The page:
Suzanne Collins, the author of the novels, is known to be a huge fan of ancient Roman and Greek mythology. For example, from this interview: Q: Thanks to a cruel futuristic government, 24 children are chosen by lottery to compete in the annual Hunger Games—a fight to the death that’s televised live. How did you come up with that idea? A: It’s very much ...


11

Maybe because it's a B and not 13? There is another one which is to the right which you can make out through the fence.


9

Pure and simply, Guilt. Katniss feels guilt for many things in her life. She feels guilty for leaving her sister alone with her mom as she was pulled into the Games. She feels that she is the provider to her family since her father died, and when she can no longer do that, she feels guilty for not being able to support them anymore (she assumes she will ...


9

OK, first if you have not read Mockingjay, then I would want you to know that both Peeta and Gale are Katniss' love interest as both have qualities that she adores, e.g. Peeta can make her feel safe, whereas Gale gives her strength. While Gale is ready to slaughter anyone to ensure his and his people's safety, Peeta would rather surrender himself than to ...


9

There's not a very simple answer to this: both love Katniss, and she makes her choice in the course of the trilogy. As of the first two books/movies, Katniss prefers Gale, but pretends to love Peeta for the sake of public opinion: In The Hunger Games, to play up the "star-crossed lovers" story in order to get sponsors. In Catching Fire, to try to keep peace ...


9

The posters follow the other extra-canon media presented to boost demand and anticipation for the film. This includes blogs, websites, games and video propaganda as if it were made in-universe. This is a viral marketing concept called In-Universe Marketing over at TV Tropes (Also Alternative Reality Game.) Transformers did it in a particularly big way. ...


9

As far as the book and the movie are concerned, there is no rest of the world. It has also gone completely untouched by Suzanne Collins. The book sometimes implies that the rest of the world was destroyed, between wars and geological disasters (Panem is located in North America [Canada, Mexico, USA], but most of modern day coasts are shown as flooded, Sea ...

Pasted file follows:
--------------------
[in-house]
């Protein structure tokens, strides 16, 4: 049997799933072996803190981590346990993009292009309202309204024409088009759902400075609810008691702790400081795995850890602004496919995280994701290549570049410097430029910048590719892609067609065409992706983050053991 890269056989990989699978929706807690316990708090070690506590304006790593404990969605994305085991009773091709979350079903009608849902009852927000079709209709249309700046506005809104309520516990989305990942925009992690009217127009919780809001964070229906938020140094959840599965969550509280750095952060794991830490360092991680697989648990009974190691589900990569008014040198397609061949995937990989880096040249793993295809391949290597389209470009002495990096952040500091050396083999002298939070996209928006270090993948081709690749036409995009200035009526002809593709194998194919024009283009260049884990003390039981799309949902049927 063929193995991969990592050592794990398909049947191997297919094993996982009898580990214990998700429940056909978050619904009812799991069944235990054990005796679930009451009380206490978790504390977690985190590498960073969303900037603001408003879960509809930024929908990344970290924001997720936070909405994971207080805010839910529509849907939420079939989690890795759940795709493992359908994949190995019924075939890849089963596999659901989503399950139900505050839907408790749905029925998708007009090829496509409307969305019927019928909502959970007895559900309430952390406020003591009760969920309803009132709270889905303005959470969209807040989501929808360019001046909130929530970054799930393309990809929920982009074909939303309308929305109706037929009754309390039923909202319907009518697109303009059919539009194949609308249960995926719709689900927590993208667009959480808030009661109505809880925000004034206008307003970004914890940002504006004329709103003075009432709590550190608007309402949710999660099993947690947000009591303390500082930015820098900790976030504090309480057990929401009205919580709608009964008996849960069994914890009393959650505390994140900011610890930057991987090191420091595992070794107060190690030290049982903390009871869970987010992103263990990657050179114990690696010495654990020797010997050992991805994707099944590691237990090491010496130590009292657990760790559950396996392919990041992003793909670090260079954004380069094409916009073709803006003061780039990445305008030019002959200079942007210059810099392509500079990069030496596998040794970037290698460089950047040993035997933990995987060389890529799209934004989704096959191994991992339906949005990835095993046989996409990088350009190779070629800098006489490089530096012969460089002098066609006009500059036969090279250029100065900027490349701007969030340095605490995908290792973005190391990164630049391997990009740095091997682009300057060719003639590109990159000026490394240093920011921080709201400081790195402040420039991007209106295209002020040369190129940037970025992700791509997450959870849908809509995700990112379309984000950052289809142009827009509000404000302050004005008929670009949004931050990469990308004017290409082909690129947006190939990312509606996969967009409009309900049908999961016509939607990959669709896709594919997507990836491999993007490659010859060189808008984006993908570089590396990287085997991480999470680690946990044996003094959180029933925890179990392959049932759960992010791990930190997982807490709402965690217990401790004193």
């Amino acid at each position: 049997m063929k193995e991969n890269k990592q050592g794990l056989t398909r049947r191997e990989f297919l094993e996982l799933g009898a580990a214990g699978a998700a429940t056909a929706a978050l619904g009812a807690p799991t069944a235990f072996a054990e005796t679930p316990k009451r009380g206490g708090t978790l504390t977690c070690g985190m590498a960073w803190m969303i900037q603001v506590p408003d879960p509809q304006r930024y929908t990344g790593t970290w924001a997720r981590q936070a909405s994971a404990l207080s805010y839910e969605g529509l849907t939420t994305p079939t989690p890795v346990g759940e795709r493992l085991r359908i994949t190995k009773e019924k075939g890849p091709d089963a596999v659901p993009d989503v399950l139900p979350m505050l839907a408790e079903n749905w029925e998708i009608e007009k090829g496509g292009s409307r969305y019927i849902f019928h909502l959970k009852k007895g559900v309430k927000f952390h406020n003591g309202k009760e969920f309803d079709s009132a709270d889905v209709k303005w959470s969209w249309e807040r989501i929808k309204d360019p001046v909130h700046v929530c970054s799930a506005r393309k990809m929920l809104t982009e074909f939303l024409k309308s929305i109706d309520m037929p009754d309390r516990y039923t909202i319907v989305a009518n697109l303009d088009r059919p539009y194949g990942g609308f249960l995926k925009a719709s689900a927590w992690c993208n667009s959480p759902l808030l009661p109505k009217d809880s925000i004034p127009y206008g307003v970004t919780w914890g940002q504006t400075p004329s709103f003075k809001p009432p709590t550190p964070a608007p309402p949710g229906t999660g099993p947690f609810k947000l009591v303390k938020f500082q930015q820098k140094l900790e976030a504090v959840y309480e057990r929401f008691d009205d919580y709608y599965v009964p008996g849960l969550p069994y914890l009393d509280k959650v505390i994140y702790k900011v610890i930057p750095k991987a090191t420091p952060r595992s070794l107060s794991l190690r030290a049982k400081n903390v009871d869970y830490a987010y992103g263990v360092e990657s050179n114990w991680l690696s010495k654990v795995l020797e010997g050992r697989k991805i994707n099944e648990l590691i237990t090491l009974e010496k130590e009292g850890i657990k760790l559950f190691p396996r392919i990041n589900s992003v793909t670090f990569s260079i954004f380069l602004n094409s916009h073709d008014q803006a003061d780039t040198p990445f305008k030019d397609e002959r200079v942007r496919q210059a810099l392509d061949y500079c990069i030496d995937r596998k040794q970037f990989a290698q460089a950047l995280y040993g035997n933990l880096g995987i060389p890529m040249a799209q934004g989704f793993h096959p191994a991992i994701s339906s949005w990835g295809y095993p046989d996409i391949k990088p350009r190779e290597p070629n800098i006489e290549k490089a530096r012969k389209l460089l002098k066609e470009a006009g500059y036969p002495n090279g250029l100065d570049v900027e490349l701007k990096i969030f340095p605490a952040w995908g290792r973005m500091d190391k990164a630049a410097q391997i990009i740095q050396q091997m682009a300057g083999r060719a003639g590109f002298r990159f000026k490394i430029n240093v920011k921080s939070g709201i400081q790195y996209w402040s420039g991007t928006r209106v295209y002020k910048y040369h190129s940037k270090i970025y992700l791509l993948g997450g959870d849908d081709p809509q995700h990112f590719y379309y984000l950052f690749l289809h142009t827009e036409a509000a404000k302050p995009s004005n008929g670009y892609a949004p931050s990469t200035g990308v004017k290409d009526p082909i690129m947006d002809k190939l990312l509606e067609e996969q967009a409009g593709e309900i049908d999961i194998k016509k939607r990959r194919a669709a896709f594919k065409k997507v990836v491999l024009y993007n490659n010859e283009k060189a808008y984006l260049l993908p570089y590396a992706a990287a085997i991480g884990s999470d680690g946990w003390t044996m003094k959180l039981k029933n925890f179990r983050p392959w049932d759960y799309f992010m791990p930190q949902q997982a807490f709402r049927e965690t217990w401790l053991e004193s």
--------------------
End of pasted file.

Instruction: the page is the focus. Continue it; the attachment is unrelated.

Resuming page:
8

Snow's control of the Capital relies on keeping them constantly entertained, so that they care for nothing except their spectacles, their dramas, and the big stories that are constantly pumped on the television. For that, Snow wanted them emotionally invested in the Katniss/Peeta love story. Exposing her as opportunistic or duplicitous might have harmed her ...


8

TLDR: I don't believe he was senile. I believe overwhelming anger amongst the districts, coupled with District 13, coupled with a meaningful figurehead, presented a rebellion so large even his intelligence and cunning wasn't enough to defeat it. (Very, very) long Answer: I'll confess, I don't have a word of god interview. It appears Suzanne Collins ...


8

He wants to destroy the symbol of the revolution. Think back to the end of the first film. Katniss saves Peeta's life by threatening to eat the poisonous berries, and thus kill them both. In doing so she forces the government's hand, making Snow look weak. Katniss then has to pretend to love Peeta, and this love is shown to the public. Snow even taunts ...


7

This is explained a little more in the Novel, and is easier to understand with the hindsight of knowing Plutarch Heavensbee was subversively finding ways to assist the tributes who were complicit in the revolution... It doesn't explicitly state 'Plutarch did this because of this and this...' because that would be terrible clunky writing, and Collins is a ...